That said, I’m excited to get back to the day to day pleasures of my regular life, but I’m also very sad to be leaving. The weird, bad and downright gross parts of  travel can suck at times, but together, they’re amazing. They make me feel alive, and every time I return to the US, I worry that my normal life won’t compare. Perhaps I won’t be able to keep the best parts of my travel-self turned on when I return. Maybe that’s not a bad thing. I don’t necessarily envy those who unconditionally love everyone – it sometimes seems really naïve. Am I ready to go through so much disappointment again?

On any note, all of this really gives me a new appreciation for what travel provides though, right? I mean, I think most people travel so that they can experience new cultures and/or relax, and I get that, but this kind of travel (meaning 3 weeks or more across multiple countries, I guess) is different. More than a cultural experience, it’s like a mental marathon – but you can’t really train for it. I mean, you kind of get to the point where you zone it all out. New, exotic food becomes gross food. Beautiful old towns become routine. You appreciate different things as time goes on, and if you’re like us, you may even decide that destinations you’ve wanted to visit for years are nothing special anymore. Furthermore, nothing about it is relaxing. I’m hardly ever relaxed – and at times, I don’t even know if I’m having fun. That’s not to say that I’m stressing every minute of the day, but traveling across Europe is NOT the same as lounging on a beach all day in the Caribbean. You’re always on the go and you’re always alert. You have to be – you can’t miss your bus, there’s always another hostel to book, a taxi to secure. So really, this trip has been awesome, but it hasn’t been a piece of cake. It HAS been freeing and made me stronger though.

This is all significant because it kind of makes befriending others while travel counterintuitive, right? I mean, I’m out of my comfort zone – I’ve gained almost 10 pounds since leaving (seriously – I CANNOT WAIT to get back to the gym). I’m constantly sweaty and/or smelly due to a lack of adequate laundry facilities, and I’m actually kind of in one kind of bad mood or another a good deal of the time. Do people normally make friends when they’re stressed, uncomfortable, stressed & on high alert? These are hardly the best conditions for striking up a relationship…or are they?

It’s also likely worthwhile to point out that I really don’t think it’s just me. My companions have also been surprised at the spontaneous connections we have forged. On our last night in Belgrade, the Brits took a separate cab to the train station than Jess and I. Upon arrival, Max asked “So did you guys talk to each other on the way here?” Jess and I thought about it, and realized that the answer was no, not really.  It had been relatively quiet. Obviously, we asked why he wanted to know, and he replied that the three of them hadn’t said much either. He said that their cab ride was pretty much the quietest five minutes they had experienced since meeting us the day before, and he was kind of taken aback at it, because it’s not that all of a sudden he and his friends had nothing in common, but just that our absence was duly noted.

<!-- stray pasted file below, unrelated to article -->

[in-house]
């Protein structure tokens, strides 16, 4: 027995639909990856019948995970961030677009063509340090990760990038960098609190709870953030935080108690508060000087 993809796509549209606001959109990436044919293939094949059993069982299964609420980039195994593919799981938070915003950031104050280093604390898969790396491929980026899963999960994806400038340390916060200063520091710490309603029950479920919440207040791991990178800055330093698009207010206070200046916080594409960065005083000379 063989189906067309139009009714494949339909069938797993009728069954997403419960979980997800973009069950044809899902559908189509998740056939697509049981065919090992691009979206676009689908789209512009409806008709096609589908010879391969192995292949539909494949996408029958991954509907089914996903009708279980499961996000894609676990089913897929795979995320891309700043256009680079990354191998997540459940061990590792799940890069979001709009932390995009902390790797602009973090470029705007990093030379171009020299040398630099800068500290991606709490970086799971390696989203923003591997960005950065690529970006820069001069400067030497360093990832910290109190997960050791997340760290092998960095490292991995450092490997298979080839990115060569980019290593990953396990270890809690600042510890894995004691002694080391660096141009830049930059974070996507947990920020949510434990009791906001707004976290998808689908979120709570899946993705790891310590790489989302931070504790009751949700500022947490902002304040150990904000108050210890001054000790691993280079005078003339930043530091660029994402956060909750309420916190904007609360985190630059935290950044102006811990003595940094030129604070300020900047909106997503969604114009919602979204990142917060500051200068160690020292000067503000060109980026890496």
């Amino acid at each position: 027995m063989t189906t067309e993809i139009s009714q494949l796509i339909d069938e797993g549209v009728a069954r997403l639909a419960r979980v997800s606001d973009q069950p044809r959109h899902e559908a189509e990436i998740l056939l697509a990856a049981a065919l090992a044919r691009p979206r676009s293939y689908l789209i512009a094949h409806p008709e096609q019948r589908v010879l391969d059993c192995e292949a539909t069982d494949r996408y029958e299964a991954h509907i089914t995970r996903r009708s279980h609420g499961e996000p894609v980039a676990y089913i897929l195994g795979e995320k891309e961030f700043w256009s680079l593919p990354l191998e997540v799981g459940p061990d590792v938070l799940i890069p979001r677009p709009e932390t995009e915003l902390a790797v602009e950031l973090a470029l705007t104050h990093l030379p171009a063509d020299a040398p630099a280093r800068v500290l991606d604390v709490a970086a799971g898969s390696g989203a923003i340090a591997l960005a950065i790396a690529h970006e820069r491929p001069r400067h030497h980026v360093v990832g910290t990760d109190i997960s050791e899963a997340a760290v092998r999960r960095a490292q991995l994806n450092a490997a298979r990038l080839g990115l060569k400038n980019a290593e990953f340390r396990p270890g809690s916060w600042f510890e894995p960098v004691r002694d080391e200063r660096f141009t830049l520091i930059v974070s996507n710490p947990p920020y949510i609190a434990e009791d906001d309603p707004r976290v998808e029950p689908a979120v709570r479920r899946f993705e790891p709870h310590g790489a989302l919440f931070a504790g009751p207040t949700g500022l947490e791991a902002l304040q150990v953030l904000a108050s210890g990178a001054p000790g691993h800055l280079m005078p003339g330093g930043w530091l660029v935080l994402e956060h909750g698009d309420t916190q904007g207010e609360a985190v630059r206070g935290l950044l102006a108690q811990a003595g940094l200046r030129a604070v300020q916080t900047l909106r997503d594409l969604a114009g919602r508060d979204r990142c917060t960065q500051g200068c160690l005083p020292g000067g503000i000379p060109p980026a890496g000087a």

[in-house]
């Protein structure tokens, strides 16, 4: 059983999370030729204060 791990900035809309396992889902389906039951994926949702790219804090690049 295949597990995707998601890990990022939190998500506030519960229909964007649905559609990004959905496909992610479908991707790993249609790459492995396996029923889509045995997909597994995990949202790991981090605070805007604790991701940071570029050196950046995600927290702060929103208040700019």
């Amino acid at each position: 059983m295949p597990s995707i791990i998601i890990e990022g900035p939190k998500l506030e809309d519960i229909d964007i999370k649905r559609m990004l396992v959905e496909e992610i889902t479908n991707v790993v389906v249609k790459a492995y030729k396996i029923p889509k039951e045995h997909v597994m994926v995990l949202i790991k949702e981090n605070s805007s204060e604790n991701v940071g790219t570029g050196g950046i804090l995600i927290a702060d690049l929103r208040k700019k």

Now, don’t me wrong, Jess and I are pretty mother fucking cool, but we’re not SO GOD DAMN AWESOME that when we leave the room, the party comes with us. We had barely known each other 24 hours! So, it’s gotta be something else. There’s something about travel that just brings people together, and I shall continue to try to figure it out. Whatever it is, thank god for it. If it weren’t for the experiences I have had traveling, I don’t know who I’d be. I have a whole cadre of friends around the world now, from the UK to Denmark to Australia that I deeply care about and want to see again someday, and I doubt that I could ever have acquired such a diverse network of friends just by staying within the confines of the states.

Furthermore, I must point out that I’ve realized how lucky I am that I can travel by choice, for pleasure. So many people out there must leave their home for personal safety or economic opportunity, and imagine what must happen to their psyche. What a mindfuck. If anyone knows of any literature concerning the psychology or anthropology of travel (voluntary or not), I would totally be all in, so please recommend.

God, life is amazing.

Yours in travel,

- Jodhua

About jodhua11

Loves learning new languages, NBC comedies & making lists of any kind. Moving to Boston in September, 2012 :)